Cyprus was undoubtedly the main area of production of the copper oxhide ingots found in different Mediterranean countries. Recent research at Politiko Phorades and Maroni shows that the casting of the oxhide ingots required a complex process which involved both inland mining and coastal sites. Egyptian and Near Eastern written sources suggest that not only oxhide ingots but possibly other raw copper (ore, matte or other semi-processed material) were exported from Alashiya/Cyprus. However, lead isotope analysis of some ingots from Late Minoan I contexts and archaeological evidence from Ras Ibn Hani, in the Ugaritic kingdom, and Timna, in the political domain of Egypt, show that the oxhide ingots were not cast only in Cyprus, from at least the beginning of the Late Bronze Age to the last centuries of the second millennium BC. Leaving aside the copper oxhide ingots depicted in the well-known scenes of tribute of the Theban tombs, special attention is here paid to Egyptian foundry scenes, especially that depicted in Hepu tomb. A group of oxhide ingots is here displayed above the craftsmen who are represented in act of fanning a fire. A review of Egyptian scenes of various workshops shows that from the Old Kingdom the products of the working activities are generally displayed in the same way as in the Hepu tomb. It is therefore very likely that the aim of this scene is to epitomize the casting of the copper oxhide ingots displayed above. If this interpretation is right, the production of copper oxhide ingots should be admitted also in Egypt during the 15th-14th centuries BC, although on a far smaller scale than in Cyprus. The foundry scene in Nebamūn and Ipuki tomb is more ambiguous, but it may also depict the casting of a tin slab ingot.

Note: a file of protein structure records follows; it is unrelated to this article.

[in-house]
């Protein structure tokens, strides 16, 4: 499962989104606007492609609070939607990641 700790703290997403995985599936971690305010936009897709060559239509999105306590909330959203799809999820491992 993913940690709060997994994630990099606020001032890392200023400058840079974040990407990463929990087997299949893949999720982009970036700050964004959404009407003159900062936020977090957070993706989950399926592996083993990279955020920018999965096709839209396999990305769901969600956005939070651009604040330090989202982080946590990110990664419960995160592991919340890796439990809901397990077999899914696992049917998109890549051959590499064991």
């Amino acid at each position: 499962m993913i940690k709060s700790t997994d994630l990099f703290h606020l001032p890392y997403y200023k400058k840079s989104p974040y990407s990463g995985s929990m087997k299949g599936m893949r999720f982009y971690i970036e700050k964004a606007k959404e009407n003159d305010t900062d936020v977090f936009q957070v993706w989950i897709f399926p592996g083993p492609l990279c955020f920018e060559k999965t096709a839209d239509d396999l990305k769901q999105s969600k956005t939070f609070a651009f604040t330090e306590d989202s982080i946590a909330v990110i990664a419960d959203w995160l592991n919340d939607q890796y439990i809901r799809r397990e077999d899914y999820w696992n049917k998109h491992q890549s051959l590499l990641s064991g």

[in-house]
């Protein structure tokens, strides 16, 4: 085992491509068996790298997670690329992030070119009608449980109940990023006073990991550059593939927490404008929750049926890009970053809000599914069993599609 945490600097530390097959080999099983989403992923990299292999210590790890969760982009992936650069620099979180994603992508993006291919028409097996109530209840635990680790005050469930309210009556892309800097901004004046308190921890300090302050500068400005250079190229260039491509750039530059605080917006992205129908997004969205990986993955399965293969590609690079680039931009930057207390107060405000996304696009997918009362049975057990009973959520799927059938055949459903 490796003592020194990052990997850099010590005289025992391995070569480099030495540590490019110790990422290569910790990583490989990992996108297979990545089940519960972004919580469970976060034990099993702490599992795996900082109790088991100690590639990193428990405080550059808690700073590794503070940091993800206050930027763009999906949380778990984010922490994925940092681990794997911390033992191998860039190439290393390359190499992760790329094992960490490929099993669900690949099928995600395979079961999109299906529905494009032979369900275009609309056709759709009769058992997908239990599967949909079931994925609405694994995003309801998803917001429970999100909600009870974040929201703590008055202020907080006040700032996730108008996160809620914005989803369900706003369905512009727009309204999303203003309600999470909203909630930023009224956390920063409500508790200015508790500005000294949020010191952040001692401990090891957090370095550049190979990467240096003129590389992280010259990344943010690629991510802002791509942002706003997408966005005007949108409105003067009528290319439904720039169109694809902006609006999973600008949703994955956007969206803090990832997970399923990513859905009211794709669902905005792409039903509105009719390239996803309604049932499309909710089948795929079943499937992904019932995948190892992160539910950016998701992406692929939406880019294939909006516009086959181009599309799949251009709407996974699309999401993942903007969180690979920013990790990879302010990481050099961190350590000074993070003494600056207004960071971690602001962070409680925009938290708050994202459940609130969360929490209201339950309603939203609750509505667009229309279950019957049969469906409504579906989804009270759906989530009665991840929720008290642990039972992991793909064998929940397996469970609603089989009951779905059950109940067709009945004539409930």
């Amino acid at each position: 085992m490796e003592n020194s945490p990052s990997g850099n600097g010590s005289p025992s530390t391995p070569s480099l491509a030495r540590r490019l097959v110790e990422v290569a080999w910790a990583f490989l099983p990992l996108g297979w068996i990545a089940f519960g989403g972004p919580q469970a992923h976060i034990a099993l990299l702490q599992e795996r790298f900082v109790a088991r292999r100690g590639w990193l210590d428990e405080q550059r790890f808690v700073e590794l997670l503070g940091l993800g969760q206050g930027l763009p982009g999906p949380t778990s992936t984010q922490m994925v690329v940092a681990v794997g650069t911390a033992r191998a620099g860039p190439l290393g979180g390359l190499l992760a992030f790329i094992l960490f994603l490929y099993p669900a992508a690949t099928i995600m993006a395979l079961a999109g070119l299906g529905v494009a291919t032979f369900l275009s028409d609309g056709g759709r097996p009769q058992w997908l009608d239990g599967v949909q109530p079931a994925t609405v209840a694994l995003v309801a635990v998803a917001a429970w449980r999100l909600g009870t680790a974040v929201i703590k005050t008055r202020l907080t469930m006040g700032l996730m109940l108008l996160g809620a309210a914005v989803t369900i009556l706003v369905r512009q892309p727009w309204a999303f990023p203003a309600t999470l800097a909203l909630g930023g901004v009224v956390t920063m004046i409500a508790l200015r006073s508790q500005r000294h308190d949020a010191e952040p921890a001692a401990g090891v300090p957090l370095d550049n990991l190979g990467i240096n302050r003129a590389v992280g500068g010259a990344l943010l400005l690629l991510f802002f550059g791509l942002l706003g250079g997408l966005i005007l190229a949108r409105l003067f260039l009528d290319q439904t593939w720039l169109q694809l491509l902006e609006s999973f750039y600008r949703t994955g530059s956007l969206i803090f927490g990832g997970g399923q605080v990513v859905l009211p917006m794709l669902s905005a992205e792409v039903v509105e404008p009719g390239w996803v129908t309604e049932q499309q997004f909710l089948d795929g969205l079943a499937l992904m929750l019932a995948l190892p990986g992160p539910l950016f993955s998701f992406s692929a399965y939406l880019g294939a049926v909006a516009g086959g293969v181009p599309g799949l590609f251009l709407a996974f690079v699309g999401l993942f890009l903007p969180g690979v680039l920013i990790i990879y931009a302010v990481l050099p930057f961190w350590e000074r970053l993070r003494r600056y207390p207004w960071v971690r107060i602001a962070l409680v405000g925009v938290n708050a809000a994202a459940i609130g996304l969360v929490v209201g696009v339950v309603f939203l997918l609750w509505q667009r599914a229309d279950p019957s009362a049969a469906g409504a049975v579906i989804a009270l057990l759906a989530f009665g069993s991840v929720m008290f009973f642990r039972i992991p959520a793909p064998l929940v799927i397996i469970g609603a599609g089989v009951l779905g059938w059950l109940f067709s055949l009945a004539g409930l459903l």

|Autori interni:||GRAZIADIO, GIAMPAOLO|
|Titolo:||The oxhide ingots production in the Eastern Mediterranean|
|Anno del prodotto:||2014|
|Appare nelle tipologie:||1.1 Articolo in rivista|